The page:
Then those monks, wishing to dissuade Ari.t.tha from that pernicious view, urged, admonished, questioned and exhorted him thus: "Do not say so, friend Ari.t.tha, do not say so! Do not misrepresent the Blessed One! It is not right to misrepresent him. Never would the Blessed One speak like that. For in many ways, indeed, has the Blessed One said of those obstructive things that they are obstructions, indeed, and that they necessarily obstruct him who pursues them. Sense desires, so he has said, bring little enjoyment and much suffering and disappointment. The perils in them are greater. Sense desires are like bare bones, has the Blessed One said; they are like a lump of flesh, like a torch of straw, like a pit of burning coals, like a dream, like borrowed goods, like a fruit-bearing tree, like a slaughter house, like a stake of swords, like a snake's head, are sense desires, has the Blessed One said.[2] They bring little enjoyment, and much suffering and disappointment. The perils in them are greater."

See the snake simile also. It could possibly be understood in the context of the kundalini too, maybe?


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PostPosted: Mon Jan 03, 2011 2:26 pm 
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Individual wrote:
mr. gordo wrote:
Guru Padmasambhava did not leave Mandarava or Yeshe Tsyogyal in his practice and achieved realization.

How did Padmasambhava understand this:


He wasn't a monk.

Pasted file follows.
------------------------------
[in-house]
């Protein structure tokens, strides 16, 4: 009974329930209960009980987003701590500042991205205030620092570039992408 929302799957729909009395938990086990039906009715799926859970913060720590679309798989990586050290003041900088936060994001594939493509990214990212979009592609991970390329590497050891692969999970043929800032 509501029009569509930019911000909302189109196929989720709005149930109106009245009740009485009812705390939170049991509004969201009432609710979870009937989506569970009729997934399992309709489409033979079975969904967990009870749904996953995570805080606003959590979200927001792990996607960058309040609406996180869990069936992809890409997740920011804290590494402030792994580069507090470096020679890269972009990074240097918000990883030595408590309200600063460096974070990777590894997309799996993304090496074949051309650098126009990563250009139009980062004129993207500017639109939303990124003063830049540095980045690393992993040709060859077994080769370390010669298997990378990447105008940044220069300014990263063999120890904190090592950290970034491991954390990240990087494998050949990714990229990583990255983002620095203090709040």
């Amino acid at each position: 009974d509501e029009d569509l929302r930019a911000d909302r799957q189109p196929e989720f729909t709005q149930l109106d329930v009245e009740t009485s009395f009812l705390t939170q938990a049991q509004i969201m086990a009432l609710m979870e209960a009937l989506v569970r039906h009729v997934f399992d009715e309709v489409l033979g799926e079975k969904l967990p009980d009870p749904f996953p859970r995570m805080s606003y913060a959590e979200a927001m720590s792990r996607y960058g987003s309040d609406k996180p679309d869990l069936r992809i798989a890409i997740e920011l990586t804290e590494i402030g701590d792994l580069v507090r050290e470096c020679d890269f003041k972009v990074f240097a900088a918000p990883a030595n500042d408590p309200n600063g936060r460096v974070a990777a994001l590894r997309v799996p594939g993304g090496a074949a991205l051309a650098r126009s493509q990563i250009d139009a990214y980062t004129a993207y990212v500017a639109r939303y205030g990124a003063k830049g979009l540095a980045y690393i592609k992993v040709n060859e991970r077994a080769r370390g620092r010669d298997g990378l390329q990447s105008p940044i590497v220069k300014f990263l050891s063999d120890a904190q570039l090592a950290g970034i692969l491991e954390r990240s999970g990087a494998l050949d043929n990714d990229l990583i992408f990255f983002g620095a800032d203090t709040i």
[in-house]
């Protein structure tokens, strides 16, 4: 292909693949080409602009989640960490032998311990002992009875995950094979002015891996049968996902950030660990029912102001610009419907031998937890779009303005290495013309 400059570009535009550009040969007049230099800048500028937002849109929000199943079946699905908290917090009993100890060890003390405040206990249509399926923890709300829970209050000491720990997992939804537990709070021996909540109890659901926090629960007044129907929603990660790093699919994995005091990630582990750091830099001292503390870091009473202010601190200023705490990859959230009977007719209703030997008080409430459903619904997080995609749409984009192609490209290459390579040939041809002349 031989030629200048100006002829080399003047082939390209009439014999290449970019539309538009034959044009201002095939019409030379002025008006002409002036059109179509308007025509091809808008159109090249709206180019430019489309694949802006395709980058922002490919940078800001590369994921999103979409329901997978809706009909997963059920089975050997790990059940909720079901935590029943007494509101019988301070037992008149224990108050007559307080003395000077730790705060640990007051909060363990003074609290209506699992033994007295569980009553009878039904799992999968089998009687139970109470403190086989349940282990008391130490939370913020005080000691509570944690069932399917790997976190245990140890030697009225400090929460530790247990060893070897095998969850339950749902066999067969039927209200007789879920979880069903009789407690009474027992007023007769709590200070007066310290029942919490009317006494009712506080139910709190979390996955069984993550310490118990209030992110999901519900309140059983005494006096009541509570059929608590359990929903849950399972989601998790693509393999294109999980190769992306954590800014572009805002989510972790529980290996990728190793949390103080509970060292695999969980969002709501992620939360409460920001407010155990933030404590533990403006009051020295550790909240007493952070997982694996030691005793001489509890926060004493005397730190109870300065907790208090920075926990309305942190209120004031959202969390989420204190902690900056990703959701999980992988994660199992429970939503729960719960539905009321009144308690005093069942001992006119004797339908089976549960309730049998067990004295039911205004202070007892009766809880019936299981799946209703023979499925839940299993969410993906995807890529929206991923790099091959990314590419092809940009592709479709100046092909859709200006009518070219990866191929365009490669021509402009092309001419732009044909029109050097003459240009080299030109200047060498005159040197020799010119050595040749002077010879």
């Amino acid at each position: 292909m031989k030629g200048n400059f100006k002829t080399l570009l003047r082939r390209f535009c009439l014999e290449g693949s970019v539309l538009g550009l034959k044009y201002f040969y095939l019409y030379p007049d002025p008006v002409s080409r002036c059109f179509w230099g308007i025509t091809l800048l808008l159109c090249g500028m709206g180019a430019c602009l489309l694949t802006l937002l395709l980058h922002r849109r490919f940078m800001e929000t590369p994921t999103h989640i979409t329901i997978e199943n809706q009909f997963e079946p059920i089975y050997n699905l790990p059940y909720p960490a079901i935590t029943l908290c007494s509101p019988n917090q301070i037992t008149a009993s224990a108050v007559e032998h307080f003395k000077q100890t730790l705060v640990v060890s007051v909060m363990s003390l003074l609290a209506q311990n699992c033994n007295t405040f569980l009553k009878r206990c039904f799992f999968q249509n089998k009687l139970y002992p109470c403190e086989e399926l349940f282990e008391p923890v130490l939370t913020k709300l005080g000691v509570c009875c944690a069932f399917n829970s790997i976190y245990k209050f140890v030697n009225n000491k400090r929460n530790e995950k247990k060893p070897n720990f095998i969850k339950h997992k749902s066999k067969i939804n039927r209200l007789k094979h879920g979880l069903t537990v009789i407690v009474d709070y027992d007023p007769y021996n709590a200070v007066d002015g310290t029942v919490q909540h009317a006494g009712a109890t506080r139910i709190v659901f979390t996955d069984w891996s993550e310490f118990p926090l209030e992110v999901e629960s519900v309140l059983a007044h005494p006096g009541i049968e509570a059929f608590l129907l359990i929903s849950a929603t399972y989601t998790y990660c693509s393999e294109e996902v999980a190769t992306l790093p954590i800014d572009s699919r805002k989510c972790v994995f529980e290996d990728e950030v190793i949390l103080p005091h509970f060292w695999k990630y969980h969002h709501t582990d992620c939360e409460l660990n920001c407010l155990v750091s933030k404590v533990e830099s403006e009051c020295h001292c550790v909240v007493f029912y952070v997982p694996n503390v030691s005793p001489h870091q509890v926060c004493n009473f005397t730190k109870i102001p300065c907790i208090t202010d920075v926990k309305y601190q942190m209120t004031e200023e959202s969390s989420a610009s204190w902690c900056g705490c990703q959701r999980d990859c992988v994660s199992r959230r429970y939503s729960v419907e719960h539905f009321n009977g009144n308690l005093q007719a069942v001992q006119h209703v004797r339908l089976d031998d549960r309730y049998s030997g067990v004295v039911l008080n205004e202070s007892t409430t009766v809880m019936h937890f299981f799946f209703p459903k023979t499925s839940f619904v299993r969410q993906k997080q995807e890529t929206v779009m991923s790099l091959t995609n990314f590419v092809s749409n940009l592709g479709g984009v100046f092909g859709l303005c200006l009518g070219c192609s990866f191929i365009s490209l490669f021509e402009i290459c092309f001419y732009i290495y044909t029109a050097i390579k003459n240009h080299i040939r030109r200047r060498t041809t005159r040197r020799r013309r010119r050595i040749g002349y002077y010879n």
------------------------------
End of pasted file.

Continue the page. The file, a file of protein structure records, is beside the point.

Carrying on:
It seems as if there is a tendency to mix up everything in the "Mahayana section": Lays, monks, sutra, tantra :stirthepot:

Kind regards


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PostPosted: Mon Jan 03, 2011 2:29 pm 
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Dharmas are not more or less skillful for a sentient being merely because they are called "monk" or "Padmasambhava", or "sutra" and "tantra."


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PostPosted: Mon Jan 03, 2011 2:34 pm 
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Individual wrote:
Dharmas are not more or less skillful for a sentient being merely because they are called "monk" or "Padmasambhava", or "sutra" and "tantra."


Your situation may be this: Lack of basic studies/introductions while having access to a mixture of reading materials at the same time.


Kind regards


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PostPosted: Mon Jan 03, 2011 2:47 pm 
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TMingyur wrote:
He wasn't a monk.

It seems as if there is a tendency to mix up everything in the "Mahayana section": Lays, monks, sutra, tantra :stirthepot:

Kind regards


I think this is true and a good reminder TMingyur.

Individual wrote:
Dharmas are not more or less skillful for a sentient being merely because they are called "monk" or "Padmasambhava", or "sutra" and "tantra."


Well, this is not true. There's a difference between a layperson taking the 5 precepts and a person taking on the full vows of a monk.

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    How foolish you are,
    grasping the letter of the text and ignoring its intention!
    - Vasubandhu


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PostPosted: Mon Jan 03, 2011 5:13 pm